Keeping a Hiking Journal

journalHiking is a great way to escape the rat race, get out in nature and leave the stress of the world behind. Alas, your hiking experiences can fade with time. The best way to prevent this is to keep a hiking journal.

Take a minute to give some consideration to your most recent hiking experience. What sticks out in your mind? Who did you go with and were there any incredible views? Now think about the first time you ever went hiking. Undoubtedly, you remember few things about the geography, the particular hiking route you took, or any unique features  you saw along the way. The experiences you have forgotten are lost to time. If you keep a hiking journal, you will be able to better remember these experiences as the years pass.

A good hiking journal combines a number of characteristics. First, it should be compact so you don’t have to lug extra weight around. Second, it should have a cover or case to protect it from the elements (zip lock baggies work well). Third, the journal should contain blank areas to write your notes. Finally, the journal may contain cue spaces to remind you to keep notes on specific things. Cues might include:

  1. Name of trail, distance, date hiked, and general physical description and difficulty rating
  2. Interesting things that you saw on the hike (plants, wildlife, historical features, etc.); some hikers like to visit a favorite trail at different times of year to see variations in plants and wildlife which can be noted in the journal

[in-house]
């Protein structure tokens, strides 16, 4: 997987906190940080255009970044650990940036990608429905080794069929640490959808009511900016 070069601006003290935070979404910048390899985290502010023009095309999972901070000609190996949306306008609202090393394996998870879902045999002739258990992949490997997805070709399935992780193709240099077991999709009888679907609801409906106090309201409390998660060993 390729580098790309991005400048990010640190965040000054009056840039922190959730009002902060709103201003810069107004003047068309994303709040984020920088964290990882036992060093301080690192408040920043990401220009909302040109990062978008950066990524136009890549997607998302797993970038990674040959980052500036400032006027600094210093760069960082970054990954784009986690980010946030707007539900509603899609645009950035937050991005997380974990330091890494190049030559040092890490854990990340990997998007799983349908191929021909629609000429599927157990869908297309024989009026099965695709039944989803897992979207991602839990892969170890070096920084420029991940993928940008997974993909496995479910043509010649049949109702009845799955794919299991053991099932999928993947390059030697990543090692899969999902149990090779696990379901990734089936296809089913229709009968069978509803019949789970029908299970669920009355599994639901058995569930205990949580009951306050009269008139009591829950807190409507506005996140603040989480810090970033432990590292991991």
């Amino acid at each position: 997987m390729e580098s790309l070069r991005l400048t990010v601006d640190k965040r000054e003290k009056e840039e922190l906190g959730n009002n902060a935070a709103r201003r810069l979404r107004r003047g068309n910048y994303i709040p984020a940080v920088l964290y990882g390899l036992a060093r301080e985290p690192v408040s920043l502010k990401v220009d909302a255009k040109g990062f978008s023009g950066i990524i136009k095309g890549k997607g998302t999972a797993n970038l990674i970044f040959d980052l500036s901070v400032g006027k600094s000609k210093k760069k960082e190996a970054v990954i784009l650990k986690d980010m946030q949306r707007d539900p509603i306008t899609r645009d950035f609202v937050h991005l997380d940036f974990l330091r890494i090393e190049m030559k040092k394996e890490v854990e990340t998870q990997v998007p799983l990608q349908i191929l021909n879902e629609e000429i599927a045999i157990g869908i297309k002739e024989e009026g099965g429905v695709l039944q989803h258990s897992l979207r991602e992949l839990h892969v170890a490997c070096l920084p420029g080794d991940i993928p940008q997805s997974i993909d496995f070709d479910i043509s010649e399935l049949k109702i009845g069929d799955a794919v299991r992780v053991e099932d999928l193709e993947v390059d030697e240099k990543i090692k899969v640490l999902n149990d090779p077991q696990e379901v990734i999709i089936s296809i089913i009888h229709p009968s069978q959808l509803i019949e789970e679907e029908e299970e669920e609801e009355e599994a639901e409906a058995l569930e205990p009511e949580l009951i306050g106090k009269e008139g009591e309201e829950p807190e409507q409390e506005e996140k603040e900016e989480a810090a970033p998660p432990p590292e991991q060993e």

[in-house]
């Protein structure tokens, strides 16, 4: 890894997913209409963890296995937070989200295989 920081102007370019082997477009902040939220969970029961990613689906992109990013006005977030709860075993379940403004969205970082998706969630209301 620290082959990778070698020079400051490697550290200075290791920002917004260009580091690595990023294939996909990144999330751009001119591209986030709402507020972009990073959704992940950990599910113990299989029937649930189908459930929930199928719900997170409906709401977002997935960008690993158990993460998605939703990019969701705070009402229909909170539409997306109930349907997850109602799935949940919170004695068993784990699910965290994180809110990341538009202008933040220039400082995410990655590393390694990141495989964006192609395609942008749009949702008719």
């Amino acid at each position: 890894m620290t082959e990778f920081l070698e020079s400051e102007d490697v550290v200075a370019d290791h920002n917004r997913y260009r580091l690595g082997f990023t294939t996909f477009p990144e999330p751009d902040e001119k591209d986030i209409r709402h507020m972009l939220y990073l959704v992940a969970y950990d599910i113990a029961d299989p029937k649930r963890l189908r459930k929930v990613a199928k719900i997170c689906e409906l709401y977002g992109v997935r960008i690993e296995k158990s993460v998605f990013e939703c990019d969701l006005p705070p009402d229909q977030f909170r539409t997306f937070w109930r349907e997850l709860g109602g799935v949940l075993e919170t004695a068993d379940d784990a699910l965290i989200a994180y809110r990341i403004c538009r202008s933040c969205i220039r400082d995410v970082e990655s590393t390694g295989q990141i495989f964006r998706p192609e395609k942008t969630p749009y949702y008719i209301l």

3. Who you went hiking with or who you met on the trail and contact information for them
  4. The weather conditions
  5. Any unique things that occurred while hiking
  6. The route you took on the hike and alternatives you might want to try later
  7. Unique information about the particular hiking trail, such as an interesting geologic feature
  8. Any inside information provided by locals or other hikers you met, such as recommendations for other hikes
  9. A poem or creative free-write about the experience
  10. A drawing, sketch, or photo of something you saw on the hike, or a small specimen of a leaf or flower
  11. Something that you learned while on the hike
  12. Personal thoughts or remarks about the experience of hiking; how a particular wilderness experience affects you spiritually or emotionally

At the end of the hike, you should be able to get the following from your journal enough detail to provide you or a friend with a guide if you or they hike the location a second time and some pleasant memories to reflect upon later as you read back through your journal.

To get the most out of your hiking journal, you should write in it just before you start, during breaks such as lunch and when you return. It is always interesting to see the different impressions you have before and after a hike as well as your mood changes as the hike progresses. On a miserably rainy day in winter, the journal will make for good reading.

Hiking is a great way to commune with nature and spend a weekend. Make sure to preserve the experience with your hiking journal.

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